As educators, when we talk to parents about our schools, our approaches to education and what should matter most in the education of children, we need to talk a lot about the future – the future of the child, the future of the world we are preparing the child to live in and how that child can be helped to have the maximum chances of success in that future. So, for example, we talk about the vital importance of developing the skills of being a lifelong learner. This doesn’t just impact our communication with parents, but also with teachers.

That’s a massive problem for us because, as Seth Godin makes clear in this blog post – the future doesn’t sell, but the present does.

Seth Godin blog – It’s Almost Impossible to Sell the Future

So, while we’re earnestly selling parents on the idea of their child’s long lifespan, the likelihood of multiple careers, need for flexibility, resilience, lifelong learning and re-learning skills etc., the parent just wants to ask, “What did my child score on this week’s Maths test?” Further, teachers are very often sold on the idea that their work only has real meaning and motivation for them if they’re engaged in activities that show immediate response – can I see that this child is better at using adjectives this week than last week, is the class better at reciting their seven times tables this week than they were at the end of last term?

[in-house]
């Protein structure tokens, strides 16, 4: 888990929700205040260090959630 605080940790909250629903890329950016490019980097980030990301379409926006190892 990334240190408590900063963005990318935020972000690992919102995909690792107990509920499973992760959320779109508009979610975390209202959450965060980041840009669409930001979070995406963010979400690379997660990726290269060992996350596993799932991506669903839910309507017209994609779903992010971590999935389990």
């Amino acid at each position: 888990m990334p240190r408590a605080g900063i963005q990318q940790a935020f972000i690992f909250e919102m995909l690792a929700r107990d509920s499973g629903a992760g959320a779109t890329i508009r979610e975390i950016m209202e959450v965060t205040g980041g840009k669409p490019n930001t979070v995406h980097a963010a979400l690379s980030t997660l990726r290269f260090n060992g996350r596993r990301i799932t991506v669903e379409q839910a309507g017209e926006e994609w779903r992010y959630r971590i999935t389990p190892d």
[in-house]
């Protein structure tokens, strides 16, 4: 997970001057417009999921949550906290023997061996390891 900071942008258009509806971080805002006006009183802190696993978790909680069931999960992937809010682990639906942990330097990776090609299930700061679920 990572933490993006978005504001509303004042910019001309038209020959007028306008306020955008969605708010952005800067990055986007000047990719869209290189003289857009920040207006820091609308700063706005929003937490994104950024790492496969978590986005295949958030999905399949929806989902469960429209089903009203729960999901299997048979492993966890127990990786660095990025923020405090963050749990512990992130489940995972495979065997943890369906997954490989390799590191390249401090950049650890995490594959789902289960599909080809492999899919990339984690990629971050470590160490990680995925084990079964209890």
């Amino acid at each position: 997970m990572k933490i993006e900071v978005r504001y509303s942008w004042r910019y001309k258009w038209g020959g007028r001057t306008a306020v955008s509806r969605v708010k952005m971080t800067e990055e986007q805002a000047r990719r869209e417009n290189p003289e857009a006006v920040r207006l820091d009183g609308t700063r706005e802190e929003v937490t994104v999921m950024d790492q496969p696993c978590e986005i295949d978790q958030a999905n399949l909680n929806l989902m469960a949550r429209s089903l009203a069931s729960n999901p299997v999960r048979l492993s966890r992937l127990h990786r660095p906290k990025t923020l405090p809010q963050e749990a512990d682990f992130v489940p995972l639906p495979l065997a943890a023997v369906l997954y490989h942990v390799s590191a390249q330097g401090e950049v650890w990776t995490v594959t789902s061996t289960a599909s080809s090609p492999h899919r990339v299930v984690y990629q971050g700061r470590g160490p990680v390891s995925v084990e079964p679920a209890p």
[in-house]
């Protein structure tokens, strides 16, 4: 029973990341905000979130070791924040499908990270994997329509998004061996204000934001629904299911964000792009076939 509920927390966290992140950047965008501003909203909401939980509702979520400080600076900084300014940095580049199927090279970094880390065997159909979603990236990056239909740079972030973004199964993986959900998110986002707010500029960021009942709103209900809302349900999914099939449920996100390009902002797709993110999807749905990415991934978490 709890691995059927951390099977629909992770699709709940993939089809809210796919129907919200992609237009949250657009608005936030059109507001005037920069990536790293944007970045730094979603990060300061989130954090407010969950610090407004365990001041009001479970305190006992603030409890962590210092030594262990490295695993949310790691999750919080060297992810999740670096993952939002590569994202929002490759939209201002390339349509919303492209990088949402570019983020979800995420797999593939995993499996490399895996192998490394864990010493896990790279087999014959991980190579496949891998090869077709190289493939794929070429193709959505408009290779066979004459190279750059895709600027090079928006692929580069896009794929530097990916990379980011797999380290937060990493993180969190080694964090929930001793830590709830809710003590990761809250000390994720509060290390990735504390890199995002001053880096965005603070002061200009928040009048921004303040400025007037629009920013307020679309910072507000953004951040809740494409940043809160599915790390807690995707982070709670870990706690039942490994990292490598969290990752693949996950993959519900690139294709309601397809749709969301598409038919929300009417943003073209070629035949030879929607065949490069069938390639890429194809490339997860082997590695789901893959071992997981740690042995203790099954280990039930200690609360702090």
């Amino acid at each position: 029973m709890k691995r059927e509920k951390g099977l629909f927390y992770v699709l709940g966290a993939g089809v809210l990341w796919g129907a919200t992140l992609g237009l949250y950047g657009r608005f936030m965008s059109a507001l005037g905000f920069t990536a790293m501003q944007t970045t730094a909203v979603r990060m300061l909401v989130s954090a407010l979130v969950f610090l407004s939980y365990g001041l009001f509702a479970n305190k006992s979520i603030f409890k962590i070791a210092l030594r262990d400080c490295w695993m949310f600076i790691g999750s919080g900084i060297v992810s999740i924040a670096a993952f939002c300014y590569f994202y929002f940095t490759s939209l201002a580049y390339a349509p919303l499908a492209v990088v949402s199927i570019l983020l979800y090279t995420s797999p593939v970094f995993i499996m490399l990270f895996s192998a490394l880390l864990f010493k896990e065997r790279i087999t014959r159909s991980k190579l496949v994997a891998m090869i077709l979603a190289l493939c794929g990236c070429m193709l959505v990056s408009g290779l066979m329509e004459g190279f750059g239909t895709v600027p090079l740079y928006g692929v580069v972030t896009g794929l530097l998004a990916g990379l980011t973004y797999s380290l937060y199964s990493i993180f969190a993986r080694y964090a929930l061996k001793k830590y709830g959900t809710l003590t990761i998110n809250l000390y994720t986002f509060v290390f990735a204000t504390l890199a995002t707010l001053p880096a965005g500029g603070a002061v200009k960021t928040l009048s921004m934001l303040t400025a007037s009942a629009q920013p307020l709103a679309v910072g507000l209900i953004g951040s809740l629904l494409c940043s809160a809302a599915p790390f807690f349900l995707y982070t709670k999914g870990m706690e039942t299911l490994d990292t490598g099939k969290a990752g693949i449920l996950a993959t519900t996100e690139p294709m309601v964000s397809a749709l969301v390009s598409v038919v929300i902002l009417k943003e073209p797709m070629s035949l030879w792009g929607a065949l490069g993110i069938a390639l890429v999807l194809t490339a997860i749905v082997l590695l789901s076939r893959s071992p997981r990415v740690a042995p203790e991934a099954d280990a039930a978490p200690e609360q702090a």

I firmly believe that this is one of the biggest hurdles that gets in the way of the kind of reforms that education needs. Whilst those of us who’ve studied hard, worked to understand the latest research, strived to understand where the leading experts tell us the world is going in the future and then put in the tough work to figure out what that should mean for reforming education are, to some extent, destined to find many of the most important messages falling on deaf ears with the key stakeholders we need to carry with us.

They all want to know what’s appealing, shiny, new and now. In these circumstances, we shouldn’t be surprised that when schools are marketing or even when educators are sitting around planning together, the talk is almost entirely about how we can do what we do today, just a little bit better. This incrementalism feels comfortable to all concerned, but in a world that is changing as fast as ours, it may be doing a massive disservice to our children and producing a generation of children for whom it will be a matter of luck and exposure as to who is able to take most advantage and succeed. There would be way too many students lead to believe that if they diligently apply themselves as the teachers and their parents tell them, produce good scores and grades, that the world will be theirs. When they discover this isn’t the case, they’re going to feel sorely cheated.